4. Got distracted. 75 has been consistent on weekday morning rush and sometimes overdue on weekday evening rush. Of course the low frequency of this bus and subway lines makes me sad for the time I lose out on. Why is the public infrastructure starved? My political model is most definitely not one of realism. Apologies, but the Democratic Party, my chosen party, has not existed since Clinon’s triangulation, his wholesale sell-out and move to the right is what moved the Republicans to counter to give us Cohen’s and Ailes’s well crafted David Duke by another name. While social justice is still a plank we can’t know who is paying lip service and who holds that as true in their moral core- the difference does matter. We Dems are morally compromised without labor and won’t be able to fight to keep our social justice gains (oh wait- we lost Roe anyway in spite of William Jefferson’s triangulation and “safe, legal and rare sophistry) without the spirit to fight for economic justice.

    1. Case in point with regards to “realism,” and what potential goods that may flow from a Democratic Party with the convictions deep enough to risk losing a battle. I just read the Sacklers won an appeal to be shielded and I wonder what could have been if if an elected MA official hadn’t deigned to countenance a settlement with the mass murdering and society wrecking Sacklers and instead fought the good fight, but instead was rewarded -by our apathy and the area’s financial entanglements – rewarded with higher office when a virtuous loss may have lifted the moral character of the people.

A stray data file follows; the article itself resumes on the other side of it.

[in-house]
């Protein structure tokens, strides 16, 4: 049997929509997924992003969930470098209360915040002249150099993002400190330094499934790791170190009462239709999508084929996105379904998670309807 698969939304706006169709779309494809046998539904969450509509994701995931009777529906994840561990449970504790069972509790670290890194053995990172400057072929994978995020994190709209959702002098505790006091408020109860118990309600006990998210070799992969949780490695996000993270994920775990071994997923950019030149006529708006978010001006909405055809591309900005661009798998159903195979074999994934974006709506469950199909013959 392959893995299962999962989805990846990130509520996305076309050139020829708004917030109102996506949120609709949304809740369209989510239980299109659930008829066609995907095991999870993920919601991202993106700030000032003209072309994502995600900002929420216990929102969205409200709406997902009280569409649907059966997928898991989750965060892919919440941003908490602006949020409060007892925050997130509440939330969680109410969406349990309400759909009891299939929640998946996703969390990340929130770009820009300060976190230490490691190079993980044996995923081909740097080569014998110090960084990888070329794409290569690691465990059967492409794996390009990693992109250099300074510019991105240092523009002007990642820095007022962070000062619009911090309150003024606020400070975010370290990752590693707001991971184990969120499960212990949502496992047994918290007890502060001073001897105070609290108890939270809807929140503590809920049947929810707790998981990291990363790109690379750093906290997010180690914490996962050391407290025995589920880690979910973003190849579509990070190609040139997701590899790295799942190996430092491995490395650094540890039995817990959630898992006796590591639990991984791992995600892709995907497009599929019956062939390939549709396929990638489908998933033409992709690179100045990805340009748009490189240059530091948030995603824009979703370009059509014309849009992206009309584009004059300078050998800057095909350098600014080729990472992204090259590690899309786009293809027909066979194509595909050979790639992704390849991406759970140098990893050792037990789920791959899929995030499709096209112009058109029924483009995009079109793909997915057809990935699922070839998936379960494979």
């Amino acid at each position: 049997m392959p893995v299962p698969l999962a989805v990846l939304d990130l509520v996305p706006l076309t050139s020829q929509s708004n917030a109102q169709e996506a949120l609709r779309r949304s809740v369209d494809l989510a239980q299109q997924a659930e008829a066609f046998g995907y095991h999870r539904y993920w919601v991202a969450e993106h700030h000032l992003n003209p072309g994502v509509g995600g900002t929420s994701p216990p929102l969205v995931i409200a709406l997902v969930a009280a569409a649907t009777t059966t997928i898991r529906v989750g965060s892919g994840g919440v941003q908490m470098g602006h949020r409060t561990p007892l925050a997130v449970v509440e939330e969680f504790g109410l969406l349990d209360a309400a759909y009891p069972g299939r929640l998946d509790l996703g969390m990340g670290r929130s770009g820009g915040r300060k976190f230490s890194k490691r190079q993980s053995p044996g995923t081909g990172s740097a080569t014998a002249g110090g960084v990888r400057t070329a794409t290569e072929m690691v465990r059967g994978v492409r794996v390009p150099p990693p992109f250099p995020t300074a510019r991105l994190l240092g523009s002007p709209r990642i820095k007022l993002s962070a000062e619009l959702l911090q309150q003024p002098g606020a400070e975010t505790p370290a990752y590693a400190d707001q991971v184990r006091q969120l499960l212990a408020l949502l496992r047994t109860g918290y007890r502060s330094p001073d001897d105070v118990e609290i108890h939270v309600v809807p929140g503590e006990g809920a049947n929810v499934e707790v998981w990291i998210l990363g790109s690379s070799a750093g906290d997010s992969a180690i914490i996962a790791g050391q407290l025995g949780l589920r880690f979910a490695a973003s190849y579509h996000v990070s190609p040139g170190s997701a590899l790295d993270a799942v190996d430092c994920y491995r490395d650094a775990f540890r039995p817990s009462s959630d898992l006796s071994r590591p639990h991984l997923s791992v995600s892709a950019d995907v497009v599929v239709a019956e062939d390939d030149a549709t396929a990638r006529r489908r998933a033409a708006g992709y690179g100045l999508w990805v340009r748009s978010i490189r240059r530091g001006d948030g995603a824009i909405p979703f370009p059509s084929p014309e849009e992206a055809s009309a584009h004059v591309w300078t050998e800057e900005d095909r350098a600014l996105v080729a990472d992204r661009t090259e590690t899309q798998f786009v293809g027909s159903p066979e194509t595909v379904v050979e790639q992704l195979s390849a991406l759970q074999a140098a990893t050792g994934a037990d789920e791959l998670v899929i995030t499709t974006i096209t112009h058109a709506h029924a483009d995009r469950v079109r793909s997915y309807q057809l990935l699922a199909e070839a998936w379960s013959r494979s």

5. Thank you for keeping us informed and for your interest in our public transportation system.

  6. Anything would be an improvement over the “your guess is as good as mine” situation that exists now.

    Also: please ask them to change the communication so that it makes sense from the POV of a passenger waiting for a bus, not to some theory of a fixed schedule.

    Instead of saying a bus that’s supposed to come every 20 minutes has a “twenty minute delay” (that is, will be running on time from the POV of a passenger) could they just PLEASE own up and say they are running fewer buses and tell us how many minutes between them? Is a “20 minute delay” on an every-twenty-minute bus line one bus every FORTY minutes? Or is it one bus every twenty minutes, but you missed a run an hour ago?

  7. “Ghost buses” are also a problem. I’m on a #73 bus right now that does not appear on the MBTA Luce map.

    The schedule is inaccurate.
    The live map is inaccurate.

    I know there are bigger problems in the world, but seriously…. Sigh. It’s frustrating.

  8. Many years ago I made plans to take my child to our modest science museum at the Charles River locks one sub-zero weekend (Sunday?) and the bus was very late. The driver confessed that they don’t (didn’t) actually run the weekend bus according to schedule, but kept moving in a continuous, off schedule loop. This is probably no longer the case as Saturday I saw a neighbor make it to the bus stop a minute prior to the bus. (I did see a second same direction #75 like five minutes later, but it could mean anything)

    Just to note regarding the improvement in 75 (and probably 74) reliability how at some point I think neither bus actually ventures into the cluster-shmozel that Belmont Center can be at rush hours especially prior to allowing the pandemic to wash over us. For sure patronizing a shop in Belmont Center during rush hour pre-pandemic was to be strictly avoided unless you had the luxury of time to sit and wait it out, because driving out added fifeteen-twenty minutes because the Commuter Rail hems in traffic and creates bottlenecks.